Posted by: Brian Ralph on Monday, 5 September 2011 at 8:28pm BST

Thanks, Brian Ralph, for your openness and honesty in your personal account of your connections with the Diocese of Sydney. An ounce of experience is worth a tonne of theory; and those of us who do not inhabit the Diocese of Sydney can only have a faint understanding of what goes on there.

My only experience of worshipping in St. Andrew's Cathedral there, was when the present Primate of All Australia was given his first welcome in the City - in the Cathedral. It could hardly be called a 'liturgical welcome' because the ceremony consisted of an evangelical gathering of bishops in rochet and chimere - with nary a cope or mitre among them - centred around the pulpit, with no sign of a central altar.

For Eucharistic worship, I repaired to the small church of Christchurch St.Laurence, near the railway station; where a splendid Sung Mass seemed a more appropriate setting for a proper Liturgical Welcome for the Australian Primate. This is a church and community that I believe, like that of St.James, is 'suffered' by Archbishop Jensen, as a necessary outlet for the more catholic Anglican worshippers of the Sydney Diocese - of which there are many.

You must be quite glad, Brian, that you are now in N.Z., where 2 of the diocesan synods have just expressed their welcome of Gays in the Church! I suspect your own diocese may follow the trend when it comes to the vote. Haere Mai! Welcome!

Posted by: Father Ron Smith on Tuesday, 6 September 2011 at 1:56am BST

There's an interesting article here, written by a Michael Jensen ( relative of the Jensens?) about Sydney Anglicanism and its claim to be authentic Anglicanism

http://www.abc.net.au/religion/articles/2011/09/01/3307437.htm

Posted by: Robert Ian Williams on Tuesday, 6 September 2011 at 6:40am BST

Thank you so much for sharing that with us on here, Brian Ralph.

Posted by: Laurence Roberts on Wednesday, 7 September 2011 at 1:44am BST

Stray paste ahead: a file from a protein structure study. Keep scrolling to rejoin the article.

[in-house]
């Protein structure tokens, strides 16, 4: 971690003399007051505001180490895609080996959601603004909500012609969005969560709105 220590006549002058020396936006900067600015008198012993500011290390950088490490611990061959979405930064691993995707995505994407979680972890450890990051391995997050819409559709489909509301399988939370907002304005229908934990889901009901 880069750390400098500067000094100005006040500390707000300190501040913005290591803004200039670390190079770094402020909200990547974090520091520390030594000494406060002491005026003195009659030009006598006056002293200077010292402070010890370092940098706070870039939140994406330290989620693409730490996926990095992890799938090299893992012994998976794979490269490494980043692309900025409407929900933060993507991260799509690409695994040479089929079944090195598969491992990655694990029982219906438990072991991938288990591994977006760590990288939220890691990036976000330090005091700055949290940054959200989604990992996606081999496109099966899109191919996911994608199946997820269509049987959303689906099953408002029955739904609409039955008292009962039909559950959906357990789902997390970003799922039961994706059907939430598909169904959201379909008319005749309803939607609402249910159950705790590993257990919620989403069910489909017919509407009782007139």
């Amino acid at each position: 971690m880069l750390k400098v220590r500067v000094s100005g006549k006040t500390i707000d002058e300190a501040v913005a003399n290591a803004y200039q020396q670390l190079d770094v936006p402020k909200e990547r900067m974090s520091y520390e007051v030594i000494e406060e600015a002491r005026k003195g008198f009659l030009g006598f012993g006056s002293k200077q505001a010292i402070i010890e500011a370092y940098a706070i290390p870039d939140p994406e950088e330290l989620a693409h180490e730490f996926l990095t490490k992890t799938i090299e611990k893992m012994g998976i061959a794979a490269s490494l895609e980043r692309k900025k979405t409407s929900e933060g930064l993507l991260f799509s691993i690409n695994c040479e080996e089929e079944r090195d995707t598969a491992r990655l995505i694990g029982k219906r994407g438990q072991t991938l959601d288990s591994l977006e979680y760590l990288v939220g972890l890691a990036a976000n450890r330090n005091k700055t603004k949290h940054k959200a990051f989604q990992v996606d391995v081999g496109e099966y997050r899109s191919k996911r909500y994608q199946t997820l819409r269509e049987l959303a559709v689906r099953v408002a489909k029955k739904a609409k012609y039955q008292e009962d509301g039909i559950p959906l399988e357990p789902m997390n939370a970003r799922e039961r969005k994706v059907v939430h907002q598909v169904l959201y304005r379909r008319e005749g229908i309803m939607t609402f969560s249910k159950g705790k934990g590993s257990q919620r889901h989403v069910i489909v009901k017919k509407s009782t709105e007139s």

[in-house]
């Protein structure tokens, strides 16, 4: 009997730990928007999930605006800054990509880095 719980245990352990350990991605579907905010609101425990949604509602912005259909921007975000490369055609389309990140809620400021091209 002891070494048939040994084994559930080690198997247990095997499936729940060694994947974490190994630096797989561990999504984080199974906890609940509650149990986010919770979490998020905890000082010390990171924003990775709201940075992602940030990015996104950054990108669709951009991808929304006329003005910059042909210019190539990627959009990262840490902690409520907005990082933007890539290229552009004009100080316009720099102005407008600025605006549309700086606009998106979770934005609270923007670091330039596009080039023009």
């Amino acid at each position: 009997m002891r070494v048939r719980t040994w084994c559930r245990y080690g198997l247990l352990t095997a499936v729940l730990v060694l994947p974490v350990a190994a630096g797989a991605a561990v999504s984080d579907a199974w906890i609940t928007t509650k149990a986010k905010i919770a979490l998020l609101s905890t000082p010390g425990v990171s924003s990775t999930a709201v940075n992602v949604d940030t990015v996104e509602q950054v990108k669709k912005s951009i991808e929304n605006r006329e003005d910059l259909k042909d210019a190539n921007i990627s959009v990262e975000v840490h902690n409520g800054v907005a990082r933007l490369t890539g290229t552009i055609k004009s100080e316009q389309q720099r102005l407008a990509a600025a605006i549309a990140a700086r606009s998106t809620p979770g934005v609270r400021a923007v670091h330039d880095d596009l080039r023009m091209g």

Michael Jensen's article may be interesting, but it is not entirely accurate... Cranmer wrote the 42 Articles... the 39 Articles were part of the Elizabethan Settlement and were re-written esp by Parker with significant changes... and of course there were alterations to the BCP and Ordinal in 1662 ( and before that the sacramental sections of the catechism penned by Overall, no calvinist he). Anglican calvinists became rarer post 1662 and while the evangelical revival gave a boost to reformation doctrine Anglican evangelicals were very moderate calvinists..Simeon was typical with a great love of the Prayer Book and a strong sense of Church Order.
The problem is surely that it is impossible to say historically there is ONE authentic Anglicanism. Like most religious traditions it has changed and developed during it post Reformation history..it can hardly be anchored in one particular epoch or place.

Posted by: Perry Butler on Wednesday, 7 September 2011 at 12:23pm BST

"kcrichton's" comment "That's not argument so much as a public airing of one man's problems. If I weren't trying to avoid (Tighe's) blunders, I'd be curious to know when he stopped beating his wife" (which seems to fall some considerable bit below the wit that one might expect of "thinking" Anglicans) puts me in mind of that wonderful piece of Augustan prose that the Rev'd Dr John Johnson of Cranborne (1662-1723) wrote in response to a critic of his learned, vast, and eccentric tome, *The Unbloody Sacrifice and Altar Unvailed and Supported ...* (1714, 1718), Dr Thomas Wise:

"We know the devil to be the common father of lies, especially such as are malicious; but, in the case now before us, I can see none of the craft or subtlety of the old serpent; the Doctor, in contriving this calumny, was left, I charitably believe, to to his own natural invention; I cannot say, the Doctor has the innocence of the dove, nor yet can I allow him the cunning of the serpent; he abounds with gall, but he wants the sting." And even gall seems to have lost its potency since the time of Dr. Wise.

Posted by: William Tighe on Wednesday, 7 September 2011 at 12:40pm BST

I think it was John Johnson of CRANBROOK not Cranborne..... his eucharistic doctrine was, via Scotland, rather important for the Episcopal Church thanks to Samuel Seabury.

Posted by: Perry Butler on Wednesday, 7 September 2011 at 7:01pm BST

Thank you, Perry, for proving that we Thinking Anglicans cannot be Tigh-ed down to the approximate 'truth' of Mr. Tighe

Posted by: Father Ron Smith on Friday, 9 September 2011 at 1:01am BST

Richard Ashby wrote "I remember, when in Australia ten years ago, that God seemed peculiarly absent from the Cathedral in Sydney..."

I was there yesterday and He seemed very present as His word was read and preached and as we spent time praying to Him.

Posted by: C.J. Schafer on Friday, 23 September 2011 at 11:29am BST